When you see colors, it is because some form of visible light has entered your eye and was absorbed by special light sensitive cells inside your eyes.
Visual light is a form of electromagnetic radiation, which is a type of energy produced when atoms emit photons.
Photons are packets of energy. Each color of visual light contains photons with a specific amount of energy. Photos for red light have less energy than do photons for yellow light or blue light. Visible light photons from least to the most energy are:
red, orange, yellow, green, blue, indigo, and violet
Visible light photons are emitted when something is heated. For example, in the photo methane gas combines with oxygen in the air and burns with a blue flame. The heat energy from the burning gas heats the metal objects causing them give off light photons, some are yellow and some orange to red.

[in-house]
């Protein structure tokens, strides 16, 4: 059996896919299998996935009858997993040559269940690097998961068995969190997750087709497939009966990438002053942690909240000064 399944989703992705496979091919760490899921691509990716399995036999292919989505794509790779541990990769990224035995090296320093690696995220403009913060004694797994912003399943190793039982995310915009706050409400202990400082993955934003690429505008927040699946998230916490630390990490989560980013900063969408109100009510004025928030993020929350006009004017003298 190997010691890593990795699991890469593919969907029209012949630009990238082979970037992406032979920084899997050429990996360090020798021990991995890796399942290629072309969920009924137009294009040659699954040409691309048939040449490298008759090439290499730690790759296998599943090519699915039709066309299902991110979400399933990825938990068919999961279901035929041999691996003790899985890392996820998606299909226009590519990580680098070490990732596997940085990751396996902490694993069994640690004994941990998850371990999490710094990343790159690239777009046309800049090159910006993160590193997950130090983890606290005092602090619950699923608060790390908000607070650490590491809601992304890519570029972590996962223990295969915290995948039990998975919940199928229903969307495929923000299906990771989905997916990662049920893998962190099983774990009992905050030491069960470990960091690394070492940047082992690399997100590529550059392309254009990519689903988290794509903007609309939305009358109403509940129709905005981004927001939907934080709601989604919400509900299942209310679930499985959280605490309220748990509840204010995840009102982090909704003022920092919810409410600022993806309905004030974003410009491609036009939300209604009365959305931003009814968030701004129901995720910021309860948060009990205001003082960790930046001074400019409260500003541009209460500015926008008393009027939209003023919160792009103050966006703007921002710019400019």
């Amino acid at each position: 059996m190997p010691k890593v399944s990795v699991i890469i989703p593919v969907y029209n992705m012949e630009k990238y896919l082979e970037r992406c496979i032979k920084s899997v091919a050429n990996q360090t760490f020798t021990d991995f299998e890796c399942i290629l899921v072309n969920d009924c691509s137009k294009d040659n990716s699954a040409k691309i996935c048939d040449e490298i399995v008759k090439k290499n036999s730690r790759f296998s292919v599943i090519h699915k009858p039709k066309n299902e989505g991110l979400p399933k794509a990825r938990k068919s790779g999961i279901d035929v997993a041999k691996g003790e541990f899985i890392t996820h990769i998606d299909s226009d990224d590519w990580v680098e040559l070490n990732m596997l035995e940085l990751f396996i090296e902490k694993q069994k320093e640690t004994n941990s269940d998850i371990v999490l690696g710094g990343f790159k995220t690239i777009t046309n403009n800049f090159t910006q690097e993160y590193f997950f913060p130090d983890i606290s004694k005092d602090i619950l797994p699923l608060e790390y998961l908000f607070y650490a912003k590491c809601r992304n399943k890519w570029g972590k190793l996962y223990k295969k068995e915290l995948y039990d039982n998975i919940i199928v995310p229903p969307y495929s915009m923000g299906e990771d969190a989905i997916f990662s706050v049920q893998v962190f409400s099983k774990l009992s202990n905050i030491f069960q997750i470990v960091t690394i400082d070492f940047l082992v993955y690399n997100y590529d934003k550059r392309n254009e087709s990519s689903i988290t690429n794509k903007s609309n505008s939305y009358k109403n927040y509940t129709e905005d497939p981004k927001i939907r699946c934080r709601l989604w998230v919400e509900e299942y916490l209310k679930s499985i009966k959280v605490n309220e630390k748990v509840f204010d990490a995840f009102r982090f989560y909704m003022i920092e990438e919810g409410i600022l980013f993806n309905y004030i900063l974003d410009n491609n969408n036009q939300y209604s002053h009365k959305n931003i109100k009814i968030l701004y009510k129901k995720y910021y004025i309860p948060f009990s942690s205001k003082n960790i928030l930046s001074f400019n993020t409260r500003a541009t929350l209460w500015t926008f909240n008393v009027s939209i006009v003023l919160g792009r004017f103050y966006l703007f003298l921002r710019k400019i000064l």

When atoms are heated, the electrons outside the nucleus of the atom absorbs energy and becomes excited. This excited electron jumps to an area farther from the atom’s nucleus. When the electron loses this excess energy in the form of photons it returns to its original position. The color of the light emitted depends on the energy of the emitted photon. Different chemical atoms have “signature” colors when heated. This means that their electrons absorb certain amount of energy and emit photons with this same amount of energy. For example, copper when heated produces a green flame. Carbon when heated produces a yellowish flame.
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